Apple Music Early Report Card

Every time Apple releases a new cloud-based service, technology journalists and early adopters sit around with bated breath. Apple seriously damaged its reputation a few years back with the MobileMe rollout and it still is accepted wisdom that Apple is lousy at cloud services.

While I’d prefer to not open that particular can of worms today, I would like to report in on my experiences with Apple Music now that we’ve all been using it for awhile. 

My family music library was approaching 25,000 tracks. When Apple Music released, I switched my wife and two daughters over to Family Sharing and signed up for the trial period of the Apple Music family plan.

Setting up Family Sharing was easy. Because we previously used a shared account for iTunes purchases, my account still connects to that shared account for purchases and my personal iCloud account for calendars, email, contacts, and similar data. My wife and daughters now use their personal iCloud accounts for both purchases and data. In some ways, their set up is easier than mine. However, we still need that legacy account attached in order for them to get access to all that music, television, and movies we’ve purchased over the years.

The last time I attempted Family Sharing, things went poorly. I chronicled all the problems at the time but in summary, Family Sharing broke app updates and lost data and generally had my family sharpening knives for me. With this new attempt things have been working without complaint. The list of sins in my above linked post seem to be largely resolved.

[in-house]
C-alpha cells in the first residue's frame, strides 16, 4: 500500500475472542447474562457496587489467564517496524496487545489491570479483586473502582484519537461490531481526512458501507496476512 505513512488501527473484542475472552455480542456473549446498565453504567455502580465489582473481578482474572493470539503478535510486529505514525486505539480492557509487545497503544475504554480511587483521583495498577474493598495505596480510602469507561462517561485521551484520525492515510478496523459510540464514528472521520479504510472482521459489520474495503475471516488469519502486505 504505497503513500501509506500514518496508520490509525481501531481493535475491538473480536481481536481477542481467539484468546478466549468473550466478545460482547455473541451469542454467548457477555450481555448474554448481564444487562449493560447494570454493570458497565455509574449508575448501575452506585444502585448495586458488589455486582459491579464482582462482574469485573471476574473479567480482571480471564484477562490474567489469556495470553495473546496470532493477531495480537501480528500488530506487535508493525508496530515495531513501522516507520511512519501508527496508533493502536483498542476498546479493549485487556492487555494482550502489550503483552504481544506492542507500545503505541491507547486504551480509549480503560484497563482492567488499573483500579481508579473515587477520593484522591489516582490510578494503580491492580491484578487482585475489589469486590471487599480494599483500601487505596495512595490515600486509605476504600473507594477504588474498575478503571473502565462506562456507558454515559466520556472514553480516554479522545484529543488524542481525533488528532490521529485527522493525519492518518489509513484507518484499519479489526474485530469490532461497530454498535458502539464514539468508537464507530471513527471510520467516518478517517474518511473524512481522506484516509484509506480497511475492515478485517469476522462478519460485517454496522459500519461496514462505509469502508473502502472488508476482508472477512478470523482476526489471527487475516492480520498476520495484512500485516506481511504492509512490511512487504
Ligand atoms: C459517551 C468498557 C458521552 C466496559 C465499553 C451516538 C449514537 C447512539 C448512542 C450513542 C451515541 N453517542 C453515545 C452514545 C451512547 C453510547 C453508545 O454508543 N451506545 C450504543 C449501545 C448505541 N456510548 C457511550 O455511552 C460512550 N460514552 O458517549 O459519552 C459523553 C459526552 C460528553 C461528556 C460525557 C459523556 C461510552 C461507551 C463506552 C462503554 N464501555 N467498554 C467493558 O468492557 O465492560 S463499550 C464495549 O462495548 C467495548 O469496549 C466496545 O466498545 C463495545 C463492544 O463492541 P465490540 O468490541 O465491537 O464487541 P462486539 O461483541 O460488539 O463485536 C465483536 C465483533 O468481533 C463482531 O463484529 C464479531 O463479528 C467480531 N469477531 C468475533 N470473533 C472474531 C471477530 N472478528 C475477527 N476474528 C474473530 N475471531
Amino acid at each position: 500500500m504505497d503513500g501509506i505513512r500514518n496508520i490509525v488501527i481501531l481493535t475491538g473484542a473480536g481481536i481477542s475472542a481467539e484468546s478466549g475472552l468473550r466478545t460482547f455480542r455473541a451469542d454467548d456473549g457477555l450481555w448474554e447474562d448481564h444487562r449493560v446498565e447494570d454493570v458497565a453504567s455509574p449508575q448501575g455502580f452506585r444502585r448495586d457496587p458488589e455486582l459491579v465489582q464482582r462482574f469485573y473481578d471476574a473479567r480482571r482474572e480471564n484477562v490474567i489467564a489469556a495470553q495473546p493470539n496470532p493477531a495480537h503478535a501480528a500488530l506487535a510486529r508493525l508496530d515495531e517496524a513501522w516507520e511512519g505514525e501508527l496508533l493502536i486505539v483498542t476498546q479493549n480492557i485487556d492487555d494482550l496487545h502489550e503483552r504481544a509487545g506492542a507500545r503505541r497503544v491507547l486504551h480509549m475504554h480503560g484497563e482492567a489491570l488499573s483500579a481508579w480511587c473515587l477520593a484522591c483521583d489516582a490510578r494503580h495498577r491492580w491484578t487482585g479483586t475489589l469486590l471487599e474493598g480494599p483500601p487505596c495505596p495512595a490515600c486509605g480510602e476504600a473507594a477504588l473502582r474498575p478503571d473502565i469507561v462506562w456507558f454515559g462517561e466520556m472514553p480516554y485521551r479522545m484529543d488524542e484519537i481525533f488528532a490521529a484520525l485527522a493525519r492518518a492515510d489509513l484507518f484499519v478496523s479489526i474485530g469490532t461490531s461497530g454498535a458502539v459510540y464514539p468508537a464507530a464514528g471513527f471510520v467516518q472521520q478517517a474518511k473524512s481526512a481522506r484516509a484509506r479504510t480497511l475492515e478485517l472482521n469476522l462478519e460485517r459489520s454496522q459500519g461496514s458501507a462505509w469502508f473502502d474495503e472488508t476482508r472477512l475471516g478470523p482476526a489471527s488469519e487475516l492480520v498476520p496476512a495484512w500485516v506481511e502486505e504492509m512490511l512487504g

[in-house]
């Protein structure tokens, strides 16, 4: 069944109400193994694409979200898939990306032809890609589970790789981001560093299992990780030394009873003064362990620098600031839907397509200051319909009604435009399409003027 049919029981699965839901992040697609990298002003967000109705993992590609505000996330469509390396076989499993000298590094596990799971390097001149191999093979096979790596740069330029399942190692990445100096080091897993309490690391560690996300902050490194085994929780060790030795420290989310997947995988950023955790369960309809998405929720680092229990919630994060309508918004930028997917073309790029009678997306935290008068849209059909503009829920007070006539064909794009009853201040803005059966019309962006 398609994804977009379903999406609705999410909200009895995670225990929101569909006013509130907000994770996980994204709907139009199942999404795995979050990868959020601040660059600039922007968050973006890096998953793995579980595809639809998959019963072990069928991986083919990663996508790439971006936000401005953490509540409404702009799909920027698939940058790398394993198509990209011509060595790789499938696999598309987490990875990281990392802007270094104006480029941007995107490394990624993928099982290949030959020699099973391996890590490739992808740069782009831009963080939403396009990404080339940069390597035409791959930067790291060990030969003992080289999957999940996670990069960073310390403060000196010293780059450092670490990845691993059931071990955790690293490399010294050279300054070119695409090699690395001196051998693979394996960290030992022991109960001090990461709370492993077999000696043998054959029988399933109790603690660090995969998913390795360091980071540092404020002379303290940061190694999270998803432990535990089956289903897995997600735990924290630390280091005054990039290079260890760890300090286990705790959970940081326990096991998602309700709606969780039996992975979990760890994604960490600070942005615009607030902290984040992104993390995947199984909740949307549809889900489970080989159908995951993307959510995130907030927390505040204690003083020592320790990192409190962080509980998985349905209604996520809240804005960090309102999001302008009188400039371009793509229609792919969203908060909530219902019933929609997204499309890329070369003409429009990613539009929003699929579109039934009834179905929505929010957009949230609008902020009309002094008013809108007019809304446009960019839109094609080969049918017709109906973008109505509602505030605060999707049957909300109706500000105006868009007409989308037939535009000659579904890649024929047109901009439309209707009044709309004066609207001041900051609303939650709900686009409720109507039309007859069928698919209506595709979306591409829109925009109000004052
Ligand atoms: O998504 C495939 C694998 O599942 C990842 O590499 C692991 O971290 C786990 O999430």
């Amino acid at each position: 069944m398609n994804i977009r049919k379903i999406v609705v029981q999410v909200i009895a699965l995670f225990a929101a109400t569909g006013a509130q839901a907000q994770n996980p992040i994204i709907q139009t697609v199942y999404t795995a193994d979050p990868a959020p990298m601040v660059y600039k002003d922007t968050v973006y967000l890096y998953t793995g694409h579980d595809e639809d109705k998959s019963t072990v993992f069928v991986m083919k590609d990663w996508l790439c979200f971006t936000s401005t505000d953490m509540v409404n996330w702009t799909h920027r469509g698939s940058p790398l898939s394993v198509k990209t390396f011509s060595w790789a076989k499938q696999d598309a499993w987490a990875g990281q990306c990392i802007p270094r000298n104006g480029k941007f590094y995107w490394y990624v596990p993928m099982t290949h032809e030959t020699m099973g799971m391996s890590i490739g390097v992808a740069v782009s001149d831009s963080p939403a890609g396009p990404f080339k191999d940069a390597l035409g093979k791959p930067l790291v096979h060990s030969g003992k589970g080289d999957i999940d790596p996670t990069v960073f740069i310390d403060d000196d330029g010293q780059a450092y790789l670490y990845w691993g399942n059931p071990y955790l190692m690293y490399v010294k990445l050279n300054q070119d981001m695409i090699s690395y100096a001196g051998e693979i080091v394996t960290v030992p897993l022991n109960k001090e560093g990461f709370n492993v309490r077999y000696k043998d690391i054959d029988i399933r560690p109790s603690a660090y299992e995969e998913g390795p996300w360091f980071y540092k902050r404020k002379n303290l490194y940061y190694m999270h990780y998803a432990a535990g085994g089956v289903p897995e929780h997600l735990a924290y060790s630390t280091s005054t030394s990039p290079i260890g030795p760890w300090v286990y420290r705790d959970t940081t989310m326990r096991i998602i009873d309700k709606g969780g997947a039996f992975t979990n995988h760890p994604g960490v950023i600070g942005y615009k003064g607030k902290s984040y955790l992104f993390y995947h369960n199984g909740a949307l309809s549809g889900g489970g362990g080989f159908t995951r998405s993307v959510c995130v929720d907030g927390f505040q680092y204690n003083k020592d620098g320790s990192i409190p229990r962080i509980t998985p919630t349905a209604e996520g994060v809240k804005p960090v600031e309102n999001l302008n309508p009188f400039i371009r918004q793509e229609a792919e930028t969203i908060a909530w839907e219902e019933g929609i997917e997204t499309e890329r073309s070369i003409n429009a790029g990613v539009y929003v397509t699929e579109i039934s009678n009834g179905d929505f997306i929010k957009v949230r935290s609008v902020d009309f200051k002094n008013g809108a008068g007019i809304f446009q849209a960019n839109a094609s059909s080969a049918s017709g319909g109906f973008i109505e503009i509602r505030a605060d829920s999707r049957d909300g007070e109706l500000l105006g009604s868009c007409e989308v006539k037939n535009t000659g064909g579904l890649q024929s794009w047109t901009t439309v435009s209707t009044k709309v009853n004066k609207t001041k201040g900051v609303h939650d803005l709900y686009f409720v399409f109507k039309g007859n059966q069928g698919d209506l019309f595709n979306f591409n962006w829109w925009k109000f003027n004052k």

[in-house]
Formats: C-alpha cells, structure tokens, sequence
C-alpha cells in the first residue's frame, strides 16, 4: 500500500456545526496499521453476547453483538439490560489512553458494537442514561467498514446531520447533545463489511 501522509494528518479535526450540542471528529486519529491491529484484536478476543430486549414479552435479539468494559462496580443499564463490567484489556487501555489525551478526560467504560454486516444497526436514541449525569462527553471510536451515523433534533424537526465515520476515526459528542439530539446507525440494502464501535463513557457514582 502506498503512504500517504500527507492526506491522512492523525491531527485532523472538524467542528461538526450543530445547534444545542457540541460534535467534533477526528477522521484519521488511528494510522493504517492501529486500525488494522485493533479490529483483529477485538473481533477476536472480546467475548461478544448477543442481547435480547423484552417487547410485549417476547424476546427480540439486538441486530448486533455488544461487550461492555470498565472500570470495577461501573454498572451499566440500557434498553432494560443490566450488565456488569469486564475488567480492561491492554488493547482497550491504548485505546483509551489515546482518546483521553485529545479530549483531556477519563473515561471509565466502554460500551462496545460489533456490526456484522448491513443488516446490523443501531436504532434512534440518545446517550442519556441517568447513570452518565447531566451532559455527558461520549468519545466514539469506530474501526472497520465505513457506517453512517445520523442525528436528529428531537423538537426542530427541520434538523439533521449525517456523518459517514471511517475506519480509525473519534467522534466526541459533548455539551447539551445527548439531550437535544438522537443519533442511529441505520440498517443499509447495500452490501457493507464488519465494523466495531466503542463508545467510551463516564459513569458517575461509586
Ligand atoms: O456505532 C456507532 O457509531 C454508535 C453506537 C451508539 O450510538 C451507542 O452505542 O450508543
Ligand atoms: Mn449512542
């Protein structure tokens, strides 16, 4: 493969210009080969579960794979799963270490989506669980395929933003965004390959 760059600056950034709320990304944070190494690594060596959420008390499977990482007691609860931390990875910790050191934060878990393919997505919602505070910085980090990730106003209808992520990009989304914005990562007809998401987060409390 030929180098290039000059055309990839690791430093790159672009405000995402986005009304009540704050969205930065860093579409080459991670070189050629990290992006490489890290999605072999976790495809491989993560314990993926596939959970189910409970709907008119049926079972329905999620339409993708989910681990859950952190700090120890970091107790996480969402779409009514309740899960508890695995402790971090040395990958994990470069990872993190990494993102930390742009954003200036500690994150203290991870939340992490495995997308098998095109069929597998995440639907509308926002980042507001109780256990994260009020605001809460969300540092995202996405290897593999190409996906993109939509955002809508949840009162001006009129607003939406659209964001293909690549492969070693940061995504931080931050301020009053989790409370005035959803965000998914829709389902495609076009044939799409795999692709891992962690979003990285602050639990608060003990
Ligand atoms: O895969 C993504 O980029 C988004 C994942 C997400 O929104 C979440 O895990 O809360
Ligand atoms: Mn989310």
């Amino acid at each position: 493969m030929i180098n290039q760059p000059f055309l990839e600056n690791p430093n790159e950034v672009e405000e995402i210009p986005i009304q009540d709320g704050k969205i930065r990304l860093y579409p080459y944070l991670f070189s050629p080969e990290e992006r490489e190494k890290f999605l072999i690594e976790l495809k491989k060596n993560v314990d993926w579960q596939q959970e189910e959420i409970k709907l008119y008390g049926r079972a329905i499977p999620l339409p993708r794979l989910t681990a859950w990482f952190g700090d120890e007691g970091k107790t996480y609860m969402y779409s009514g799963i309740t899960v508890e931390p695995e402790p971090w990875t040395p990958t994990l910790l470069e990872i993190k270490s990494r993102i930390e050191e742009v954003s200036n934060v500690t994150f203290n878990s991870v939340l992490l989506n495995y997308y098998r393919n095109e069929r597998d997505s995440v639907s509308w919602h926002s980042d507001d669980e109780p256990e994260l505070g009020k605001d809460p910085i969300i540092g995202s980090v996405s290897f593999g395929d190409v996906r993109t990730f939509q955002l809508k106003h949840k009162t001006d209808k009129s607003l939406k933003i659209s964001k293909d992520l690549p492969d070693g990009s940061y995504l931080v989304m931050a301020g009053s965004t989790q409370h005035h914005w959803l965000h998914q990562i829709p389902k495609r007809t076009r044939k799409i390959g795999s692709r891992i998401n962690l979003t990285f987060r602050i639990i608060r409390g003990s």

That’s not to say that Family Sharing isn’t still a pain at times. When my wife and daughters want to download something from the other family accounts they need to go to the “Purchased” button and then switch to the appropriate user and find the media from there. This should be easier. Once everyone understood how to get at each other’s data, however, everything worked. 

One interesting bit in relation to music is the convenience of downloading with Apple Music. When we first started this journey, I put all of our iTunes library music on a portable hard drive and explained to my wife and daughters they could copy any files they wanted from our legacy library into their own accounts from the hard drive. Interestingly, after weeks, nobody has taken me up on this. I looked at their iTunes libraries a few days ago and it appears that rather than copy files from the drive, they’ve just re-downloaded much of their music from Apple Music.

They haven’t just stopped at music that was already in my library. My entire family has built out their libraries with a lot of music we don’t own. I’m no different in this regard. I went on a Dexter Gordon binge yesterday that would have cost hundreds of dollars. Conservatively, we’ve downloaded over 2,000 tracks that we didn’t previously have in our library before Apple Music arrived.

One advantage that Apple Music has is it’s integration with they prior library. I’m constantly rating music that is interesting and have built a series of smart playlists around those ratings. With Apple Music I can continue to rate the tracks I’ve added to my library and tie them into existing playlists. I’ve been an iTunes guy for so long that integration with my existing library and smart playlists is a big feature for me. Competing services can’t do that.

I was a Beats subscriber for over a year before the big integration and I enjoy the service now more than ever because it works with my iTunes library. (Beats on the Mac up until last month was a mess. It required a Flash enabled browser. Yuck.)

I know there have been problems but at the Sparks house, Apple Music has been a huge hit. Based on our aggressive downloading of tracks, I expect the $15/month will be a no-brainer.